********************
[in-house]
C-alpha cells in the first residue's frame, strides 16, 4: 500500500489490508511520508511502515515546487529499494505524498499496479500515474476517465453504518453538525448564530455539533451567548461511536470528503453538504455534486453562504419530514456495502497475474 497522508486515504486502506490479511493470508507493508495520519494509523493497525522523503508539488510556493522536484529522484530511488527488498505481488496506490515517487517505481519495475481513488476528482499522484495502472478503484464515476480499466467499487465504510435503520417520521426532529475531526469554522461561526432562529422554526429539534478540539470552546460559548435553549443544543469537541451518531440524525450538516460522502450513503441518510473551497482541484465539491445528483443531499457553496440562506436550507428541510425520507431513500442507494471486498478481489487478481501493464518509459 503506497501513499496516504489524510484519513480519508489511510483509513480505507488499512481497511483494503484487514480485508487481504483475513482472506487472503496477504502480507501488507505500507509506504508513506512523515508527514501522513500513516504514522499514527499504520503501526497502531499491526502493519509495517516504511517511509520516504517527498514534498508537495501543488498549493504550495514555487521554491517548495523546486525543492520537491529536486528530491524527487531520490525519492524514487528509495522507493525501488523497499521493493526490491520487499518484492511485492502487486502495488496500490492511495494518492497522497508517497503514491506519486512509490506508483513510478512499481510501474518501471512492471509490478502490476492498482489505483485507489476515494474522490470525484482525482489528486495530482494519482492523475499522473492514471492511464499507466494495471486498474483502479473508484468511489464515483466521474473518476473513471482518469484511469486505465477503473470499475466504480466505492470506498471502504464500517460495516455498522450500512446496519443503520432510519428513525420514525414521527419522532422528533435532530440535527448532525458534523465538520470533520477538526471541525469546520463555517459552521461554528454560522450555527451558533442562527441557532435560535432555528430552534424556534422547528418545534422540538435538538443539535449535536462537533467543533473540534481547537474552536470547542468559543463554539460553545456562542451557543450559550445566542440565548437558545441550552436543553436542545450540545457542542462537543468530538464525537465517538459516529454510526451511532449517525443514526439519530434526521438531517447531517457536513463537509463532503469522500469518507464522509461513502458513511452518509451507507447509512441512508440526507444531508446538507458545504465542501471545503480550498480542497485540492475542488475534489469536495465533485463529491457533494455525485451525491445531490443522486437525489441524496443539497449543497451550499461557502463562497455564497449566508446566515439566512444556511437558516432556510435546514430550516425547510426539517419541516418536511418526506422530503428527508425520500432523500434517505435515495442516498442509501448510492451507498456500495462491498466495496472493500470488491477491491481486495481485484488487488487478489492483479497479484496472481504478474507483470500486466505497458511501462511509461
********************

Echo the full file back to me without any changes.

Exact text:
[in-house]
C-alpha cells in the first residue's frame, strides 16, 4: 500500500489490508511520508511502515515546487529499494505524498499496479500515474476517465453504518453538525448564530455539533451567548461511536470528503453538504455534486453562504419530514456495502497475474 497522508486515504486502506490479511493470508507493508495520519494509523493497525522523503508539488510556493522536484529522484530511488527488498505481488496506490515517487517505481519495475481513488476528482499522484495502472478503484464515476480499466467499487465504510435503520417520521426532529475531526469554522461561526432562529422554526429539534478540539470552546460559548435553549443544543469537541451518531440524525450538516460522502450513503441518510473551497482541484465539491445528483443531499457553496440562506436550507428541510425520507431513500442507494471486498478481489487478481501493464518509459 503506497501513499496516504489524510484519513480519508489511510483509513480505507488499512481497511483494503484487514480485508487481504483475513482472506487472503496477504502480507501488507505500507509506504508513506512523515508527514501522513500513516504514522499514527499504520503501526497502531499491526502493519509495517516504511517511509520516504517527498514534498508537495501543488498549493504550495514555487521554491517548495523546486525543492520537491529536486528530491524527487531520490525519492524514487528509495522507493525501488523497499521493493526490491520487499518484492511485492502487486502495488496500490492511495494518492497522497508517497503514491506519486512509490506508483513510478512499481510501474518501471512492471509490478502490476492498482489505483485507489476515494474522490470525484482525482489528486495530482494519482492523475499522473492514471492511464499507466494495471486498474483502479473508484468511489464515483466521474473518476473513471482518469484511469486505465477503473470499475466504480466505492470506498471502504464500517460495516455498522450500512446496519443503520432510519428513525420514525414521527419522532422528533435532530440535527448532525458534523465538520470533520477538526471541525469546520463555517459552521461554528454560522450555527451558533442562527441557532435560535432555528430552534424556534422547528418545534422540538435538538443539535449535536462537533467543533473540534481547537474552536470547542468559543463554539460553545456562542451557543450559550445566542440565548437558545441550552436543553436542545450540545457542542462537543468530538464525537465517538459516529454510526451511532449517525443514526439519530434526521438531517447531517457536513463537509463532503469522500469518507464522509461513502458513511452518509451507507447509512441512508440526507444531508446538507458545504465542501471545503480550498480542497485540492475542488475534489469536495465533485463529491457533494455525485451525491445531490443522486437525489441524496443539497449543497451550499461557502463562497455564497449566508446566515439566512444556511437558516432556510435546514430550516425547510426539517419541516418536511418526506422530503428527508425520500432523500434517505435515495442516498442509501448510492451507498456500495462491498466495496472493500470488491477491491481486495481485484488487488487478489492483479497479484496472481504478474507483470500486466505497458511501462511509461